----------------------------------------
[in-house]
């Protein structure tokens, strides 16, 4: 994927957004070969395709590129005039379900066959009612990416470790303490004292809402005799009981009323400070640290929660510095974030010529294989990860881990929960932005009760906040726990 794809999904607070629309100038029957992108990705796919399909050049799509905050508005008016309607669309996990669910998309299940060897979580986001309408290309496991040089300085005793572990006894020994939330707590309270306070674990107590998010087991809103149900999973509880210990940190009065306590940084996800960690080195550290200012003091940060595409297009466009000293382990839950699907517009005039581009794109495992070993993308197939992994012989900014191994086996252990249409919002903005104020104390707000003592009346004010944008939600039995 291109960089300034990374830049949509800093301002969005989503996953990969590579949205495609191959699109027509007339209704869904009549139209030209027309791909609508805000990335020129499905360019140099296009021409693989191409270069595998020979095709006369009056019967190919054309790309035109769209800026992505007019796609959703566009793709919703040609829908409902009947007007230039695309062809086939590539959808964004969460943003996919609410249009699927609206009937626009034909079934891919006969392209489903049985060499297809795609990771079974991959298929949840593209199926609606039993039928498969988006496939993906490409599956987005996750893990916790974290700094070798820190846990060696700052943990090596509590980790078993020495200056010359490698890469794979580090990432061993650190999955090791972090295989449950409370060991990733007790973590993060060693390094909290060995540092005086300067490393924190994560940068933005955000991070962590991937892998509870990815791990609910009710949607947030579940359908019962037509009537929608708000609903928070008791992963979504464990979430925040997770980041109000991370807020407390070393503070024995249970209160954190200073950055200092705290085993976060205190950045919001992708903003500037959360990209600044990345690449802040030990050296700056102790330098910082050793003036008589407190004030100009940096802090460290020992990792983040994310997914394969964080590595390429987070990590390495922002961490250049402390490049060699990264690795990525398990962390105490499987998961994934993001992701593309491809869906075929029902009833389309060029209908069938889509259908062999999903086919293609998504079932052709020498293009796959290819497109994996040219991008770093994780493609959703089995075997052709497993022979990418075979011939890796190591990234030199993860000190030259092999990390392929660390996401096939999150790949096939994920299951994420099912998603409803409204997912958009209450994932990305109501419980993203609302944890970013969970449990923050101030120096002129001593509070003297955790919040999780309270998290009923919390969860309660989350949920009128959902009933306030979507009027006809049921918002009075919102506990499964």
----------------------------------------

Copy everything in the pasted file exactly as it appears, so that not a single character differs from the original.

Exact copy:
[in-house]
């Protein structure tokens, strides 16, 4: 994927957004070969395709590129005039379900066959009612990416470790303490004292809402005799009981009323400070640290929660510095974030010529294989990860881990929960932005009760906040726990 794809999904607070629309100038029957992108990705796919399909050049799509905050508005008016309607669309996990669910998309299940060897979580986001309408290309496991040089300085005793572990006894020994939330707590309270306070674990107590998010087991809103149900999973509880210990940190009065306590940084996800960690080195550290200012003091940060595409297009466009000293382990839950699907517009005039581009794109495992070993993308197939992994012989900014191994086996252990249409919002903005104020104390707000003592009346004010944008939600039995 291109960089300034990374830049949509800093301002969005989503996953990969590579949205495609191959699109027509007339209704869904009549139209030209027309791909609508805000990335020129499905360019140099296009021409693989191409270069595998020979095709006369009056019967190919054309790309035109769209800026992505007019796609959703566009793709919703040609829908409902009947007007230039695309062809086939590539959808964004969460943003996919609410249009699927609206009937626009034909079934891919006969392209489903049985060499297809795609990771079974991959298929949840593209199926609606039993039928498969988006496939993906490409599956987005996750893990916790974290700094070798820190846990060696700052943990090596509590980790078993020495200056010359490698890469794979580090990432061993650190999955090791972090295989449950409370060991990733007790973590993060060693390094909290060995540092005086300067490393924190994560940068933005955000991070962590991937892998509870990815791990609910009710949607947030579940359908019962037509009537929608708000609903928070008791992963979504464990979430925040997770980041109000991370807020407390070393503070024995249970209160954190200073950055200092705290085993976060205190950045919001992708903003500037959360990209600044990345690449802040030990050296700056102790330098910082050793003036008589407190004030100009940096802090460290020992990792983040994310997914394969964080590595390429987070990590390495922002961490250049402390490049060699990264690795990525398990962390105490499987998961994934993001992701593309491809869906075929029902009833389309060029209908069938889509259908062999999903086919293609998504079932052709020498293009796959290819497109994996040219991008770093994780493609959703089995075997052709497993022979990418075979011939890796190591990234030199993860000190030259092999990390392929660390996401096939999150790949096939994920299951994420099912998603409803409204997912958009209450994932990305109501419980993203609302944890970013969970449990923050101030120096002129001593509070003297955790919040999780309270998290009923919390969860309660989350949920009128959902009933306030979507009027006809049921918002009075919102506990499964």